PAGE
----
This will give our image a nice tone. The next step is — select the sky layer and go to Curves again, create a small point at the bottom and drag the RGB channel’s curve down, to make the sky dramatically darker.
Yet we got a much better toned canvas but still it is very well visible that the image consists from 2 different pieces, even if these pieces match way better in color than before.
We will be using a very old trick to merge the horizon lines of both layers. Simply create a new layer and using a big, soft brush (we are working with Brush Tool, in case I didn’t make myself clear), chose a black color and paste over the horizon line including the sand area outside the fence.
After you have brushes over that area, set this layer to”Soft Light” and you will have a much darker illusion as the view gets farther…
Next, we want to create an extremely mild HDR effect for the wood, so what we will do is create a new layer above the rest of the files, but below the dark layer we brushed with black color. Please pay attention because the sequence is important. We will not be working with masked layers at all throughout this tutorial.
Once that layer is created, click on the little “black and white” icon at the end of your layers palettes, the one that allows you to create a new fill or layer adjustment. Select “Exposure” settings. You will have a new layer with exposure settings created:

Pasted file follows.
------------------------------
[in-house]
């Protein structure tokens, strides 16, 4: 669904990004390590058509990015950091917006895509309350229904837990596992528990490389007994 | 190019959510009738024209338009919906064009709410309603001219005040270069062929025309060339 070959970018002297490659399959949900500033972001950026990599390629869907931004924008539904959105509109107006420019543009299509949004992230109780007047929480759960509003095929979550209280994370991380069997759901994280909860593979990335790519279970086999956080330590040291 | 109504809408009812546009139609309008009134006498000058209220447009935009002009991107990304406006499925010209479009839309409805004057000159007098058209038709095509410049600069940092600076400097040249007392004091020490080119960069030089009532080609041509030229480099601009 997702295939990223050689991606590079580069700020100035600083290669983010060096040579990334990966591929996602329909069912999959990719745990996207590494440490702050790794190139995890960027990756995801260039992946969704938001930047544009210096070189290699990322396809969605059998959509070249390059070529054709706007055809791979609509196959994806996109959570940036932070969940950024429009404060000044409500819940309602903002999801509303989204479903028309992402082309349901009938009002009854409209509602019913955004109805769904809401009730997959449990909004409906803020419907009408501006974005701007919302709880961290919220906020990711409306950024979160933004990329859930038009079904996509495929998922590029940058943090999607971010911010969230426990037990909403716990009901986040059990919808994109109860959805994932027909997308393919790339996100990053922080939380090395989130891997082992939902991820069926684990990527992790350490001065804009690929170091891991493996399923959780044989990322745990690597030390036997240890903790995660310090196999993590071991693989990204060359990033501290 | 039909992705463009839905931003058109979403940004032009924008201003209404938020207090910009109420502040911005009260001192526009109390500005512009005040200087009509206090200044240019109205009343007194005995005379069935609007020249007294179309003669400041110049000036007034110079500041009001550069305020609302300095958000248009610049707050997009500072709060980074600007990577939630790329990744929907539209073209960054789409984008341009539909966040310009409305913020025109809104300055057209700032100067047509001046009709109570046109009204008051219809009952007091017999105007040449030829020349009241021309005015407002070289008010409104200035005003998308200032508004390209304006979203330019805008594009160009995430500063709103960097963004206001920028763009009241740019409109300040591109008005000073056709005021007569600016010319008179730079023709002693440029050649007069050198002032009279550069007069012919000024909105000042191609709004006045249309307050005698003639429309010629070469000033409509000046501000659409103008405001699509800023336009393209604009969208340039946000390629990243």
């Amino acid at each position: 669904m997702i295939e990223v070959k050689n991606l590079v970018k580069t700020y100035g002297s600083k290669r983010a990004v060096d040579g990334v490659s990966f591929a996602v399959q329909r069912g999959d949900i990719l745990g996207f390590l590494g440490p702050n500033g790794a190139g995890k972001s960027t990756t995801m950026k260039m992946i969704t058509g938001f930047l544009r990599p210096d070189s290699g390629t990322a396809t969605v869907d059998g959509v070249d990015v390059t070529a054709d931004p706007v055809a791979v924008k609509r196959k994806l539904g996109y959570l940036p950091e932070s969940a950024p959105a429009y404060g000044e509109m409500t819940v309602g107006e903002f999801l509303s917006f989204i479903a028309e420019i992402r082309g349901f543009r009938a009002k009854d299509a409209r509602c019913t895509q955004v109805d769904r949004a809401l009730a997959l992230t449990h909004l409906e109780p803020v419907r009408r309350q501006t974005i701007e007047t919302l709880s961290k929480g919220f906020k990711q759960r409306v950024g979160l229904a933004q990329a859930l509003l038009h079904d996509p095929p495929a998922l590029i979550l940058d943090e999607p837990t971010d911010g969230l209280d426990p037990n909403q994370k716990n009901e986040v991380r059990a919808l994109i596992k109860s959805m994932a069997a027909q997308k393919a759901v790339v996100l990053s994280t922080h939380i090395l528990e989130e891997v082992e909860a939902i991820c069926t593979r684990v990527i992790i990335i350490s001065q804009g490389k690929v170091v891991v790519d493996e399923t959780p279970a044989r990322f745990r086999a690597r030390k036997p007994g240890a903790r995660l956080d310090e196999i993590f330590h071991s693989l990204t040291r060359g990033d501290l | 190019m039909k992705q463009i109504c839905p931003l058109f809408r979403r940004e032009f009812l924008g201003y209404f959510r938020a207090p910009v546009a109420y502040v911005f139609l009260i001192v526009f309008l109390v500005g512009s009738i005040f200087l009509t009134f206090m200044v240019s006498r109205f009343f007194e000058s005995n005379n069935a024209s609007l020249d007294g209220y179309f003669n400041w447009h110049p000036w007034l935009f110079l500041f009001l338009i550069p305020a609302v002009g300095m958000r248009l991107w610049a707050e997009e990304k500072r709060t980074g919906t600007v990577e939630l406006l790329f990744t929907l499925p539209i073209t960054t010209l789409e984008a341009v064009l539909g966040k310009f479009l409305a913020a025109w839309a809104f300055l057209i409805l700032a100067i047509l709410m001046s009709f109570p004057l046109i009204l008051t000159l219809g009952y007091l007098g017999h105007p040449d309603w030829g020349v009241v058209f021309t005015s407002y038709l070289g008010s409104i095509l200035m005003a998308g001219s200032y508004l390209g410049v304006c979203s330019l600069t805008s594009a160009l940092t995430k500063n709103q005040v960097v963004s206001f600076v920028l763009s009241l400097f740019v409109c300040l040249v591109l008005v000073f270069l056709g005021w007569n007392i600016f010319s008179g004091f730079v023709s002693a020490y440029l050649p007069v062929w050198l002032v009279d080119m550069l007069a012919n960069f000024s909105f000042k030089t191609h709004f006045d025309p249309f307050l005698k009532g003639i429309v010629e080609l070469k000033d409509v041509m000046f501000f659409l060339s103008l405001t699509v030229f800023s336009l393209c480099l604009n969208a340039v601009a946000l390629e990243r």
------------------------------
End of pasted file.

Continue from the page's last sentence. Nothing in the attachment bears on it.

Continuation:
Using the “white” droplet, drag the Gamma Correction up to 0.82. See how the wood looks now, as if it’s been exposed to moon light! isn’t it beautiful?
To accompany that bright path we have in the middle, create a new layer and using your Brush Tool, white color and very big soft brush (say, 300 pixels), create a spot in the middle.
This spot should be placed above all the other layers and with blending mode set to Overlay:
Next, take out your stock photo with flying balloons, and crop them out. Don’t worry if cropping isn’t perfect, because once you placed them on your canvas, we will resize them to much small size and any imperfections will be blurred naturally.
Once they are on the canvas, you will notice that they look terribly misplaced, and they need something that will blen them in nicely. The easiest solution (and please bear in mind that our tutorial is targetted at beginners) is to add clouds, that will “cover” the balloons, easily blending them into the composition.
So, create a new layer and go to Filter >> Render >> Clouds. With your background color set to Black and your foreground set to White (this is important!) — create clouds..